But because these colleges have established programs that are tailored to provide career training in the most coveted industries, college leaders say that they’re indeed well positioned to bridge the workforce shortage gap.  

Saint Paul College, for example, has partnerships with the city’s public and charter schools, employers, government agencies and nonprofit organizations. With about 11,500 students currently enrolled, the school has many programs that train students in various industries, including manufacturing, technology, construction and health services.  In fiscal year 2016, according to data the college provided to MinnPost, the school awarded nearly 1,600 associate degrees, certificates and diplomas in career and technical education programs.

Those graduates include auto body repairers, technicians, plumbers, electro-mechanics, machine operators and welders. Of those, the data show, more than 85 percent landed jobs in their professions “immediately” after graduation.  

In fact, in many cases, students in the career and technical education programs secure jobs before they even graduate, said Allen Smith, a machining instructor at Saint Paul College. “After their first semester, a lot of people are starting to work,” he added. “Most of our people are working full-time during their second semester.”

What’s more, many of the technical jobs pay decent wages within two years or less. A plumber, for instance, makes up to $170,000 a year; a nurse, $80,000; a medical laboratory technician, $60,000.

The need for more collaboration

The efforts of community colleges to refine their offerings are all well and good, according to Emma Corrie, strategic workforce initiatives director for the office of Gov. Mark Dayton, but she’s worried that the schools are neglecting one important area of employment: the public sector.

“I don’t think community colleges do enough to woo us as employers,” she said. “Community colleges must keep in mind that … the government sector is a huge, huge employer.”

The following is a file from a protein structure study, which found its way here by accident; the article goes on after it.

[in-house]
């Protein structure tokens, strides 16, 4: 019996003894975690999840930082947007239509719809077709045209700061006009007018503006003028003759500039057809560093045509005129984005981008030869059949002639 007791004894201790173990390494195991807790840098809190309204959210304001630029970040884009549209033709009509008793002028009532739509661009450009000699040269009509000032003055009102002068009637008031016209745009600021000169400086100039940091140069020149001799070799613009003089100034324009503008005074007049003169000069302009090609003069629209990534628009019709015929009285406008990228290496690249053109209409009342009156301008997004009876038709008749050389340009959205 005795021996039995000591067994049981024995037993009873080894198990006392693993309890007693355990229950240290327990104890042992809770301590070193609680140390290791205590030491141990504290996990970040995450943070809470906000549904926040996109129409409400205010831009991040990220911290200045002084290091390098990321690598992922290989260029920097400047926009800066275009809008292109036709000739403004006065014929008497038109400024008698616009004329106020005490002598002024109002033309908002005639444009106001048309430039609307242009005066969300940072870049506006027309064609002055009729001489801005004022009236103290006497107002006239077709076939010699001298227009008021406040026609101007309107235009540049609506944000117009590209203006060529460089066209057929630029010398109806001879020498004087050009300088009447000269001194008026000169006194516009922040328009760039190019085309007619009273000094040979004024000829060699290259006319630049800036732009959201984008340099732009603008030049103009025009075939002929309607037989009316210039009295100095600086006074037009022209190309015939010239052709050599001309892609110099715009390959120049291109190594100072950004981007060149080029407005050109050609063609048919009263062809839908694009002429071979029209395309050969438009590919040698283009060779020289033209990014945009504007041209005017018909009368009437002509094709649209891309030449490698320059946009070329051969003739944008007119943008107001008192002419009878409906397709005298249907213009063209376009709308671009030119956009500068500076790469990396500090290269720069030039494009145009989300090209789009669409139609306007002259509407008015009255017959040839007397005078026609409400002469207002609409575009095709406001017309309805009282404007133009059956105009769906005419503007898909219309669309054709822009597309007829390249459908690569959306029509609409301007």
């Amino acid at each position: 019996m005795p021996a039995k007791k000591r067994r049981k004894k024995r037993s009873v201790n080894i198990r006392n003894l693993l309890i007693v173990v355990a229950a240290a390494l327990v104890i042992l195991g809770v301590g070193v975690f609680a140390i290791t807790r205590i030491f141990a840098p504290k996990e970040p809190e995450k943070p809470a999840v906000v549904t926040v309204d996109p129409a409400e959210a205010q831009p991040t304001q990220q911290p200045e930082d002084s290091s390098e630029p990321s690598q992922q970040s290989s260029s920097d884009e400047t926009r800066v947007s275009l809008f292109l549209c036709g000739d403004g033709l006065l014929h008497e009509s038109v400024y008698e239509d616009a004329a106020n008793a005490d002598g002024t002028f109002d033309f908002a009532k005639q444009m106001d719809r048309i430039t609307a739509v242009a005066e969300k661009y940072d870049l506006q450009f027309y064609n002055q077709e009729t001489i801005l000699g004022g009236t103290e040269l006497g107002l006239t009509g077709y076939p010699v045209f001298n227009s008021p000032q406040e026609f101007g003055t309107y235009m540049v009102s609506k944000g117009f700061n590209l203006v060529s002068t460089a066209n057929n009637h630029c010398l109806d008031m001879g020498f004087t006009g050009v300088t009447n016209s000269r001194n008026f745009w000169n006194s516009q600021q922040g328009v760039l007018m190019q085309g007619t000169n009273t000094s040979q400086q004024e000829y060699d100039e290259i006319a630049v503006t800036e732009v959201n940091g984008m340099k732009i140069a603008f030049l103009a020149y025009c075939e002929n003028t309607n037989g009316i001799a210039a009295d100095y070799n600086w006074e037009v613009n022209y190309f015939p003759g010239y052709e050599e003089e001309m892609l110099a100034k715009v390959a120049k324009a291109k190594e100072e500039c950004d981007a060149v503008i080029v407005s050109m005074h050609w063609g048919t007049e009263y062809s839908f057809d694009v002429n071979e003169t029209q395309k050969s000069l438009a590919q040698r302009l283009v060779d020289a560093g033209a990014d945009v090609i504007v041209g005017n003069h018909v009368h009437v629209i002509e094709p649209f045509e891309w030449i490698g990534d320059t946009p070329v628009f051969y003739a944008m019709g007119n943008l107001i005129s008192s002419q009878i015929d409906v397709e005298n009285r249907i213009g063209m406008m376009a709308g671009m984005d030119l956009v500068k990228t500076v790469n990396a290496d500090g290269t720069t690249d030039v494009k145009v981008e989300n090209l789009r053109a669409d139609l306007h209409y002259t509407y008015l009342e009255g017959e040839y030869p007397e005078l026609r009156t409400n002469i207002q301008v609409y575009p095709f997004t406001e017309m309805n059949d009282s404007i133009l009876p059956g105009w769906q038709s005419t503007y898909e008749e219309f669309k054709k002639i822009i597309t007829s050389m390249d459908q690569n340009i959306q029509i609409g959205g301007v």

Community and technical colleges, she said, aren’t often involved in the state’s strategic initiatives meant to recruit targeted populations to state jobs. As one of the largest employers in Minnesota, Corrie added, the state government has all types of employment opportunities — and yet it struggles to attract enough workers.

One way to fix that problem, she said, is to forge a consistent collaboration between community organizations, technical colleges and public and private employers.

Such collaboration would lead to several things, she said. First, nonprofit organizations would recruit students and offer them basic workplace skills — like proper communications, time management and teamwork — and prepare them for college. Then, colleges would take them in to offer the education and credentials required to perform a certain job.

Meanwhile, Corrie added, the state government would get involved in these colleges’ curriculum formation processes, help them get training equipment and provide students with paid internships.

“If you think about the Department of Transportation, it’s an agency of 5,000 people,” she said. “More than 50 percent of those jobs do not require a four-year degree. A lot of people don’t know that. So technical colleges have a great role to play in government jobs at all levels.”

However, not all community and technical colleges have close ties with community partners and employers. And it’s that reason Corrie thinks that two-year colleges should rethink their recruitment and teaching strategies.

“We need a model that ties the success and the reach that our community organizations have … and tie that to the technical expertise and the classroom expertise that our community colleges bring,” Corrie said. “That would be a very, very attractive, hybrid model for us as employers.”  

Comments (3)

  1. Submitted by Ray Schoch on 02/20/2018 - 04:00 pm.


    …is my response to the thrust of this story.